Eight hours it took me to stitch the first granny’s bonnet on the coif and that’s not counting the two hours it took me to unpick my first effort – we won’t go into how many hours I’d already spent on it or the amount of time taken by the leaves. I am admittedly quite pleased with the end result but that could just be relief to have completed it!
Aquilegia were first listed as a garden plant by Hildegard of Bingen at Rupertsberg. She used it as a tincture to cure fever. The plant appears as an illustration in many medieval breviaries and psalters across Europe as a quick search will reveal.
To the medieval mind those fluttery petals were akin to bird’s wings – the association stuck. Columbine from the Latin columba meaning dove gives us the link to the Holy Spirit while aquila gives us the eagle – and Christ in the form of an eagle soaring heavenwards. Which makes me wonder if the bird on the left of the flower on the coif is in fact an eagle and the smaller one above it is supposed to be a dove (albeit a rather sooty looking one.)
The plant does have other common names because it it is indigenous to Britain. I’ve always known the flower as a granny’s bonnet – my mother comes from East Anglia – but it is also called boots-and-shoes; Dolly’s bonnet; lion’s herb’ rags and tatters and widows weeds among many others.
Wild columbines are largely blue and this was the colour of royal mourning in France – so the plant became associated with widows and the sorrows of Mary- the idea travelled. As if that weren’t enough apparently it was also known as herba leonis because there was a belief that lions favoured them as a light snack (don’t ask). As a consequence, carrying the flowers or even rubbing some sap into your hands was supposed to imbue a person with courage and fearlessness – qualities associated with lions.
The Hall family of Coventry are recorded as using columbines on their coat of arms – presumably so that they could be as gentle as the Holy Spirit, as warlike as an eagle, as brave as lions and as forlorn as deserted lovers (yup- yet another association).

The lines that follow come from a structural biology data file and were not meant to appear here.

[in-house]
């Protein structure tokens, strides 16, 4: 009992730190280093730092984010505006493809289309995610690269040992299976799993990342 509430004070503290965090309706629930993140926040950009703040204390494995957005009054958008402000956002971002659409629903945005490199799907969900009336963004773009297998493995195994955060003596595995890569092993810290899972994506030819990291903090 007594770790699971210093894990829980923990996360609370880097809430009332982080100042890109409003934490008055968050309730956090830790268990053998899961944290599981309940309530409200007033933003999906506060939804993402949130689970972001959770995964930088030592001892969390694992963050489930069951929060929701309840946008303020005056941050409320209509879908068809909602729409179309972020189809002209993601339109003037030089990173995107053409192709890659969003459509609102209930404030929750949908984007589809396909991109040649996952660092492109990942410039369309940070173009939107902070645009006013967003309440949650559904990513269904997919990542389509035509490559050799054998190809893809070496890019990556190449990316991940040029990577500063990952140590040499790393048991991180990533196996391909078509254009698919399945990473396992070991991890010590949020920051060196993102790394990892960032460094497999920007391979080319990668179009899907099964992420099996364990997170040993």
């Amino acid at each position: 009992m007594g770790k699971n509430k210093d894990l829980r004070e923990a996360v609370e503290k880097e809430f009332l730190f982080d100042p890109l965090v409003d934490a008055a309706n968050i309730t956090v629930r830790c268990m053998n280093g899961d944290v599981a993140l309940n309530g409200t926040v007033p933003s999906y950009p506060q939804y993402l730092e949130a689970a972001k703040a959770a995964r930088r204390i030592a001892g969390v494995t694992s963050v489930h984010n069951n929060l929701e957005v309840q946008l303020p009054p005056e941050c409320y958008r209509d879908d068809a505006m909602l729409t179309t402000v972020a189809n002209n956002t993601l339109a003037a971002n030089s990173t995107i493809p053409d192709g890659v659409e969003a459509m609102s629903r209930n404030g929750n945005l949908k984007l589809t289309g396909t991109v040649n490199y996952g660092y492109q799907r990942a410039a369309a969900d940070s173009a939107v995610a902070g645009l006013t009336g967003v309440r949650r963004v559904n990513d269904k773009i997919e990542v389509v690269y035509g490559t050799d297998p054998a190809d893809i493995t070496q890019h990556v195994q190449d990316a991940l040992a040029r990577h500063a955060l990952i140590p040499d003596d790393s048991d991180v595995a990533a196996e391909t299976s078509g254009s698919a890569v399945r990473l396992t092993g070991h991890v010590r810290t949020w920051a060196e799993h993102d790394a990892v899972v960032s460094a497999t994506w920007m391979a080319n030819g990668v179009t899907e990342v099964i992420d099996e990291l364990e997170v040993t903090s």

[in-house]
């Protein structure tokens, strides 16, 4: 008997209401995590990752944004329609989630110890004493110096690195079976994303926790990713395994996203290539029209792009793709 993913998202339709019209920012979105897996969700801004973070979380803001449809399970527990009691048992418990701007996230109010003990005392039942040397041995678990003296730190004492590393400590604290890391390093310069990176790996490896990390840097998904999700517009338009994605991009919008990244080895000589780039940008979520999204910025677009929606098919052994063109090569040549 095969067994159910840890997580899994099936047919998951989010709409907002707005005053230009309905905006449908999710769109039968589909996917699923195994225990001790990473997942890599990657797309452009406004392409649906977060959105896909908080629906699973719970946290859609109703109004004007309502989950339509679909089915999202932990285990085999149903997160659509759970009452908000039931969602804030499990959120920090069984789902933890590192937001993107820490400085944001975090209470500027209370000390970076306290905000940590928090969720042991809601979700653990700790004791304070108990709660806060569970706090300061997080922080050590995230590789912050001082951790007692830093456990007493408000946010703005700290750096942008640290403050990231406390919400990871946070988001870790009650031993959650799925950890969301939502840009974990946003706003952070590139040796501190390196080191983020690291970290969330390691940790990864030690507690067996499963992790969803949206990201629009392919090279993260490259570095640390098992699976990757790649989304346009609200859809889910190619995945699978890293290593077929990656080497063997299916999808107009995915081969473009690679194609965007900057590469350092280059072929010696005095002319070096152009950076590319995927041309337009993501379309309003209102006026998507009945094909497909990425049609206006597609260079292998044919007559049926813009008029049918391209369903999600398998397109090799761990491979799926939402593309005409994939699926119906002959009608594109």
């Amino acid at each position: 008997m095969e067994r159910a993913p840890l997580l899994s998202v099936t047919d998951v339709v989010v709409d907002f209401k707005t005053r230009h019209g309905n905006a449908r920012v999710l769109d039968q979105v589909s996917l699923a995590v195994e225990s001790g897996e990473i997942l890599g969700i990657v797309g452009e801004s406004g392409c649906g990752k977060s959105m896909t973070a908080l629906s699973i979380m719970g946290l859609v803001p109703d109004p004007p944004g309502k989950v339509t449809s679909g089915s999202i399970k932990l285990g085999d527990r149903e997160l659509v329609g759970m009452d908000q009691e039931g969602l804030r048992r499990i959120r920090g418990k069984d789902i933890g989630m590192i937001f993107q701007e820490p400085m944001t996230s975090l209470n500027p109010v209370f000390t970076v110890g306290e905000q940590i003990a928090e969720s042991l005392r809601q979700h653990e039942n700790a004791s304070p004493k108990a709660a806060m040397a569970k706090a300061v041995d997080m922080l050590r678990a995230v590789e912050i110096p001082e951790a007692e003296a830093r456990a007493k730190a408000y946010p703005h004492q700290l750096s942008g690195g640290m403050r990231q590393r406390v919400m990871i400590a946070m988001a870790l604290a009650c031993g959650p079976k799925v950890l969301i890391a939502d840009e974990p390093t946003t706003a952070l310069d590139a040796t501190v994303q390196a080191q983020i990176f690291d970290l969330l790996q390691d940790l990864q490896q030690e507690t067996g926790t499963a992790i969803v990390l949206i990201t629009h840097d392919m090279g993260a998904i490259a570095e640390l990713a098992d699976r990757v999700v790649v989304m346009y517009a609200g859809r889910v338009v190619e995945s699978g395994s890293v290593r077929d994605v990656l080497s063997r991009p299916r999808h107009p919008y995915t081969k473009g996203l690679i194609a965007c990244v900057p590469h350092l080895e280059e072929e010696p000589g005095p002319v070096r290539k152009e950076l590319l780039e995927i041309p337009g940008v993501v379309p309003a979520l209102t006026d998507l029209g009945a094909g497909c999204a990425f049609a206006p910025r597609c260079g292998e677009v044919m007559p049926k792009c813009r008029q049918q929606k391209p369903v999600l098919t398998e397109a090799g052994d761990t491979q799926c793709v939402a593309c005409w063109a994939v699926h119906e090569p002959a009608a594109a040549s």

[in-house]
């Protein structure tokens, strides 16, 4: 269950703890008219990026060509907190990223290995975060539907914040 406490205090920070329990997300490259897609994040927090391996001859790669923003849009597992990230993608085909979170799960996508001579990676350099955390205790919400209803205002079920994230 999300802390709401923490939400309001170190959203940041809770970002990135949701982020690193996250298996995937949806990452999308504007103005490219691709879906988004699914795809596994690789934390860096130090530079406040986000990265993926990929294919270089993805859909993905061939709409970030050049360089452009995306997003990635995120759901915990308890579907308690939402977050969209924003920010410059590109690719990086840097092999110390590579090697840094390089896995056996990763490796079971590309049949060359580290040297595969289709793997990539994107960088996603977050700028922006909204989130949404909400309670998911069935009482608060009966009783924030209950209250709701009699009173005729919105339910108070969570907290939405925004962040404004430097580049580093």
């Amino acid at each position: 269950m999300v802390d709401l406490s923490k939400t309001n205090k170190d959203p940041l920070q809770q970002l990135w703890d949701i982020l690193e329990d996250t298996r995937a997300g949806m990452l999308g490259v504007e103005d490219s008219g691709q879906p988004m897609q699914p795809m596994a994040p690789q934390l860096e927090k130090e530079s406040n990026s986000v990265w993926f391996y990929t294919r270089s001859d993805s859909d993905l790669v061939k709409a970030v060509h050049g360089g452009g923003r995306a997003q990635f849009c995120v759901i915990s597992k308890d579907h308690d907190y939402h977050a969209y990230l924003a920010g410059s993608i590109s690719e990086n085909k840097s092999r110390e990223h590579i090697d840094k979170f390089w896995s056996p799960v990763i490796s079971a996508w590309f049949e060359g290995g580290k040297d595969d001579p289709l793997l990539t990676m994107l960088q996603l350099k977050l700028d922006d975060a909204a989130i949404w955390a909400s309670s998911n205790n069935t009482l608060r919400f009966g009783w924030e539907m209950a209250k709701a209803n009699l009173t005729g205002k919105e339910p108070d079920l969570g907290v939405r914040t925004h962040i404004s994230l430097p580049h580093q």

Later, ladies who wished to find an example to turn into an embroidery might have used Gerard’s Herbal first published in 1597. Gerard described some of the variations to be found in the aquilegia as well as methods for their cultivation, indicating the move towards a more scientific approach. He noted that medieval medicine did not use it as a cure (he clearly hadn’t seen Hildegard’s thoughts on the subject) but he suggested:
Most in these days following others by tradition, do use to boil the leaves in milk against the soreness of the throat, falling and excoriation of the uvula: but the ancient writers have said nothing hereof. Ruellius reporteth, that the flowers of Columbines are not used in medicine: yet some there be that do affirm they are good against the stopping of the liver, which effect the leaves do also perform.
Clusius saith, that Dr. Francis Rapard a physician of Bruges in Flanders, told him that the seed of this common Columbine very finely beaten to powder, and given in wine, was a singular medicine to be given to women to hasten and facilitate their labour, and if the first taking it were not suffficiently effectual; that then they should repeat it again.
I wouldn’t suggest trying it. For other sources the so-called Tudor Pattern Book of 1504 held by the Bodleian Library is part bestiary part herbal. The formalised image on the coif seems more Tudor than Stuart in form so I shall be taking myself off to Hardwick Hall to see if I can spot an embroidered slip that has a similar look.